A Spontaneous artist
I was born in a musical family that had offered me the surrounding of absolute melody and music. My grandfather Badrul Kabir Khan Siddique was a Calcutta based qawwali artist. My father, who happened to be the principal of a high school in Chittagong, had an inclination for music as well. My elder brother Jalal Uddin Khan Jillu was already an acclaimed name in this fraternity. As for myself, music was somewhat heaped on me hence despite not having gone through any sort of institutional grounding, I always had the sense of music and it happened to me very spontaneously. I studied in Chittagong Model School, then in Chittagong Government Junior High School and then in Kazem Ali High School of which my father was the headmaster. Since my school days, I yielded to music and the journey still continues. Succinctly, I must say, I inherited this natural artistry in music from my ancestors.
The Dignified Scramble
In 1972, when I was a mere stripling of class 7, I became a member of Balark. On a relevant note, Balark is a Bangla word which means 'the sun of a new dawn'. In the first instance with Balark, I played the piano and accordion and my younger brother Pilu played the drums. Balark used to cover western songs for the most part and we had made a few original songs too. In 1973, Balark seized up; on account of combat with subsistence and livelihood. I enrolled in Souls in 1974. Souls made the purchase of all the exorbitant and polished instruments of Balark and inasmuch as even my keyboard was sold and I had a genuine affinity for it, I joined Souls as a keyboardist. At the outset, Souls was not at all into making original songs. It began to make songs of its own almost coupled with my surfacing in the group. Dorgay Mom Jele Ki Hobe was one of those. My elder brother composed this song. Back then, there was no significantly remarkable band in Chittagong. Lightenings was probably the only Chittagong-based band that could go head to head and try to beat the bands of Dhaka. Souls bought some instruments from them as well. In the year of 1976, we, as a whole, partook in the All Bangladesh Pop Music Competition which took place in Dhaka. We were still quite an unheard-of band from Chittagong that had never taken part in any big competition before. Azam Khan, Firoz bhai and all the legendary pop singers were present in that competition and Souls, being an obscure, unfounded, small town band won the champion; that too performing all of our original tracks among which Mone Koro Ekhon Onek Raat was one. That was an incredible achievement for us and our credence in the kind of music we were pursuing was consolidated. A few days after that, Souls came by another room to prove their worthiness in an open-air concert at Shilpakala Academy premises which turned out to be another mammoth success. The road to the heart of the audience since has never been too zigzag. We released our first album Super Souls in 1981- Mukhorito Jibone, Torey Putuler Moto Kore, Bhule Gecho Tumi, Nodi Eshe Poth and many other songs simply warmed the people's hearts and brought them a whole other level of musical taste that was unmatched in that epoch of pop music in Bangladesh. I went along with Souls for ten long years. After my father's sudden demise in 1982, our whole family shifted to Dhaka from Chittagong and hence it was nearly impossible for me to persist with Souls any longer.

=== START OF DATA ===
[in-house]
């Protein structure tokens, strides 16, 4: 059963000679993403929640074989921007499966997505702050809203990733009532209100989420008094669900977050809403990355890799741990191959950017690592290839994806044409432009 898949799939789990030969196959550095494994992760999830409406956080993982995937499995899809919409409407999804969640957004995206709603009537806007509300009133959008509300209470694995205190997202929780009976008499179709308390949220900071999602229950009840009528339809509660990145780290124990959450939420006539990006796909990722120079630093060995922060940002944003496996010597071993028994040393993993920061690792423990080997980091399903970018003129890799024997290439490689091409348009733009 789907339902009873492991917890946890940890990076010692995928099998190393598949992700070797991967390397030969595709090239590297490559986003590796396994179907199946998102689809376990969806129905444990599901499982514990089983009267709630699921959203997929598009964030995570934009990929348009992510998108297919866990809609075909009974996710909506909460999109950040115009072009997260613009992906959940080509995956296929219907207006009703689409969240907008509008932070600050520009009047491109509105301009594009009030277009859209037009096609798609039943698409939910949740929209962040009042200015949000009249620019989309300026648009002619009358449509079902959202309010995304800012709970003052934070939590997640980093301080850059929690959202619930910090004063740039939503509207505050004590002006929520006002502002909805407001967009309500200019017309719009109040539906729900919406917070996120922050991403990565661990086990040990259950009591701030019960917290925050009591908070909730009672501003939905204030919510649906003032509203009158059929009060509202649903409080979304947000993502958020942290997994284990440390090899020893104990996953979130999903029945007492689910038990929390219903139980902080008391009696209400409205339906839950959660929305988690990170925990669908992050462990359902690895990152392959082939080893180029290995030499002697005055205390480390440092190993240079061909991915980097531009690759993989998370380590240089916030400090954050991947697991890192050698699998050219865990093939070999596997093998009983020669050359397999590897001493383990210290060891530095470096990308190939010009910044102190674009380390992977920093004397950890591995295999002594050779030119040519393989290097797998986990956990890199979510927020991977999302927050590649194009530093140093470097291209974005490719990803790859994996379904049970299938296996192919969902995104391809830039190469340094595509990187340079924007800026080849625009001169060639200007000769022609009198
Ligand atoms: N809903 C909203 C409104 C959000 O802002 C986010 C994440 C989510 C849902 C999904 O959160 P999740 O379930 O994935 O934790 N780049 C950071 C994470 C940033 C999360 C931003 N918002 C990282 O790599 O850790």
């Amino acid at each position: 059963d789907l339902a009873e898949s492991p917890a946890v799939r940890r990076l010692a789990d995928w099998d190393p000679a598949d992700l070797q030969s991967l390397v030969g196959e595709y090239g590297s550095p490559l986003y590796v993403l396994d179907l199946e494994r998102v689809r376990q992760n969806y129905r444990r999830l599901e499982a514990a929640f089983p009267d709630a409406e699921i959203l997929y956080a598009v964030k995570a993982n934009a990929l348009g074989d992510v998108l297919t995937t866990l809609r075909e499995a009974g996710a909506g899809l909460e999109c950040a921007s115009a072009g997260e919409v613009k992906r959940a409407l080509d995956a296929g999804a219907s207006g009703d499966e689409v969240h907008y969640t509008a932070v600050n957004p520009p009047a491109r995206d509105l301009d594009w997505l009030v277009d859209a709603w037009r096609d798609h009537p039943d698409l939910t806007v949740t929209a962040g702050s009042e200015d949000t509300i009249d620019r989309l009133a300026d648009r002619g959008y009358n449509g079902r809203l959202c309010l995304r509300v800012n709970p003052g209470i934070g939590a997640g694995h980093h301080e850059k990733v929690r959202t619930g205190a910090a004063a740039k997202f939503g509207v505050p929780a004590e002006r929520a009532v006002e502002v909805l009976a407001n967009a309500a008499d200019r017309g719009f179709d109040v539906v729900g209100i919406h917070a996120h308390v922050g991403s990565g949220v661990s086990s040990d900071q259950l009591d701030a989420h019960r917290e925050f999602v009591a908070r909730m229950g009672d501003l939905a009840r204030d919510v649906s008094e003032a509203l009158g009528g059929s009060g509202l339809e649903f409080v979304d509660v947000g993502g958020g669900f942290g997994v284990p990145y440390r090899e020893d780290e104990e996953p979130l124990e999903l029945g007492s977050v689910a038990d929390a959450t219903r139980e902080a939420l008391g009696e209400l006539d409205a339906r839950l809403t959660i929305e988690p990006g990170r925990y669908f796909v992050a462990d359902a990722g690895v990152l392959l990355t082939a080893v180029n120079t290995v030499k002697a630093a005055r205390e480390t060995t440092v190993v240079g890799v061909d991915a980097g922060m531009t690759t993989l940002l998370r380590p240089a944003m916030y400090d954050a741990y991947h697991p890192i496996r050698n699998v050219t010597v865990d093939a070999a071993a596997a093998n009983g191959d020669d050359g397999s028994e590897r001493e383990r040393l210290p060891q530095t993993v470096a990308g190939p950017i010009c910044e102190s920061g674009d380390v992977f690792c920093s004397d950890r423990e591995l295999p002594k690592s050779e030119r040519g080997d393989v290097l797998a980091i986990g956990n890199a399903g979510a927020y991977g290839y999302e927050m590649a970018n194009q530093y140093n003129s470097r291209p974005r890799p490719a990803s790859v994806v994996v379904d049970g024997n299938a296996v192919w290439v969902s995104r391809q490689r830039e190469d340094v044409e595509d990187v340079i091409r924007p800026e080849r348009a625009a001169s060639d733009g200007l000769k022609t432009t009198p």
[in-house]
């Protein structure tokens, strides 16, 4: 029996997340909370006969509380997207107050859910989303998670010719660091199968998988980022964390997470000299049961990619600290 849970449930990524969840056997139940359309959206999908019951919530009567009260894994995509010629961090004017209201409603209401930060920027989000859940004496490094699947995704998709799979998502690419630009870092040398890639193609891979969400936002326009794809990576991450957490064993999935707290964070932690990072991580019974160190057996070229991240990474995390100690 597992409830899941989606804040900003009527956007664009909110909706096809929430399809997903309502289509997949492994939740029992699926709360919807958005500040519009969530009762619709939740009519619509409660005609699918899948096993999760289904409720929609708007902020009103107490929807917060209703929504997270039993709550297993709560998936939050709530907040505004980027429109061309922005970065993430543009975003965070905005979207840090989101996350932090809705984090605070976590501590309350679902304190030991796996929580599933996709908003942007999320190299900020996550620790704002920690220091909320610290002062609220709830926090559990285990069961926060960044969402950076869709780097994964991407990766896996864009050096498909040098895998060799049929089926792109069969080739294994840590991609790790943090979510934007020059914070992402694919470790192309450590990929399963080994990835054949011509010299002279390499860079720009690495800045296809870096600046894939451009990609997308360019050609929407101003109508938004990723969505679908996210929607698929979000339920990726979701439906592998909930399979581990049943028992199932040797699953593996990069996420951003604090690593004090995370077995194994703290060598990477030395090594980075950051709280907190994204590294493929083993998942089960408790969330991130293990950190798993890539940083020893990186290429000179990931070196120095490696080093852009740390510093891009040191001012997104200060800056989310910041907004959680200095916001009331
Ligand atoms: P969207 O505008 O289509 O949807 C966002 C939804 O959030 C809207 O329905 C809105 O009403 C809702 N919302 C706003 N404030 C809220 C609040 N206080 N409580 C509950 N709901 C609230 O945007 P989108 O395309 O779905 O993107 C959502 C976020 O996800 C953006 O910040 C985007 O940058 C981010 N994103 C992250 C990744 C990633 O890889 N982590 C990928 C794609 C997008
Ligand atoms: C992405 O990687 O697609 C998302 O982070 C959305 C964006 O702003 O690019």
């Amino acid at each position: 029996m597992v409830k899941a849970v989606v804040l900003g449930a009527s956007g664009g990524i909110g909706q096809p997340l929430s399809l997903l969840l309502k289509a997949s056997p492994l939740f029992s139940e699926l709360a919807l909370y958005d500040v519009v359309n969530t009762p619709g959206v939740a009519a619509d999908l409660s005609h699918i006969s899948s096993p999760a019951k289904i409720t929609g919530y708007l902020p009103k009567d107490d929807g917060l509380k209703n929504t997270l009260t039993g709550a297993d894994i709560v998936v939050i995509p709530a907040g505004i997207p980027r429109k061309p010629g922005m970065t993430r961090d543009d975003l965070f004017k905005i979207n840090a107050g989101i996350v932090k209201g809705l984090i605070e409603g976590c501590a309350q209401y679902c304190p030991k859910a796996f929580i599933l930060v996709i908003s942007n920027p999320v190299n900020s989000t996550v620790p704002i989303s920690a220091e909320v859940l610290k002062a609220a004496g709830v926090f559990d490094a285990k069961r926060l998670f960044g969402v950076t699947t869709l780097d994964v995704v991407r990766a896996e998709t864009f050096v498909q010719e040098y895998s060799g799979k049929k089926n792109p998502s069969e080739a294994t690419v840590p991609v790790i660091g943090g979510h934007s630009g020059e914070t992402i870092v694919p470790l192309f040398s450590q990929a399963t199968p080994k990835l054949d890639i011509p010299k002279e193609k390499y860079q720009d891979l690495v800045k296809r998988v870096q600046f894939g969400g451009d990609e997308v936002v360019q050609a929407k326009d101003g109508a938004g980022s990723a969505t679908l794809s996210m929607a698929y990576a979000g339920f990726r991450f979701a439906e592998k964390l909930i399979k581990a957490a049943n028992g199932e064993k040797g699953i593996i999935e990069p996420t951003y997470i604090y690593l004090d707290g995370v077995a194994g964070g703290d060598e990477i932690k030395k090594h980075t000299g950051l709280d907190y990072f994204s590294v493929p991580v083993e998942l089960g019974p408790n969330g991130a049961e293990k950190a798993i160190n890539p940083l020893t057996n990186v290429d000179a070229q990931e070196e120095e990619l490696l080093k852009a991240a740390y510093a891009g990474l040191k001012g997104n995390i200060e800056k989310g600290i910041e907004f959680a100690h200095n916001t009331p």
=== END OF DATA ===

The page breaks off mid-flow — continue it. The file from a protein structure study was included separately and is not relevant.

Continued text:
Towards a new dawn
I, along with my family moved to Dhaka in 1983. My brother Pilu and I were always in good terms with many of our associates of different other bands of Dhaka. Fazle Rabbi bhai was the lead guitarist of a band and he often called us over his place for practice. Moto, Mamun, Rabbi bhai, Pilu and I often wallowed in practice together and this practice soon turned into our wont. Faisal Siddique Bogi bhai was still out of country. After his rise in the group, we decided to inaugurate a new band and thus Renaissance was formed and founded. The year was 1985. Our first rendezvous with our listeners was at Sonargaon Hotel. We had yet no official name for the band and we did the show without any name. In 1988, our first album Renaissance got released and it had metamorphosed the succession and traditional trend of band music overnight. Bhalo Lage Jochna Rate and a number of other melody-based songs of that album made the whole country sing in the same croon and get engrossed in the melody. Initially we were quite sceptical about the success of our album because people commonly drew a conclusion about band groups that they would indulge either in heavy metal or jaaz and their music would be very western-prone. Five years after Renaissance, we released Tritiyo Bishwo and then Ekattorer Renaissance – five more years later which was a tribute to all the agitative songs of Swadhin Bangla Betar Kendra. Renaissance has clearly different sections to practice different genres of music. We are simultaneously into Jazz, 60's rock music, Heavy Metals, Rock And Roll songs and also the imperishable, beautiful and sonorous romantic songs. We have many songs written, tuned and created; but being fastidious when it comes to musical creations and extremely occupied by our job life, we stumble to have enough time together to have those songs recorded.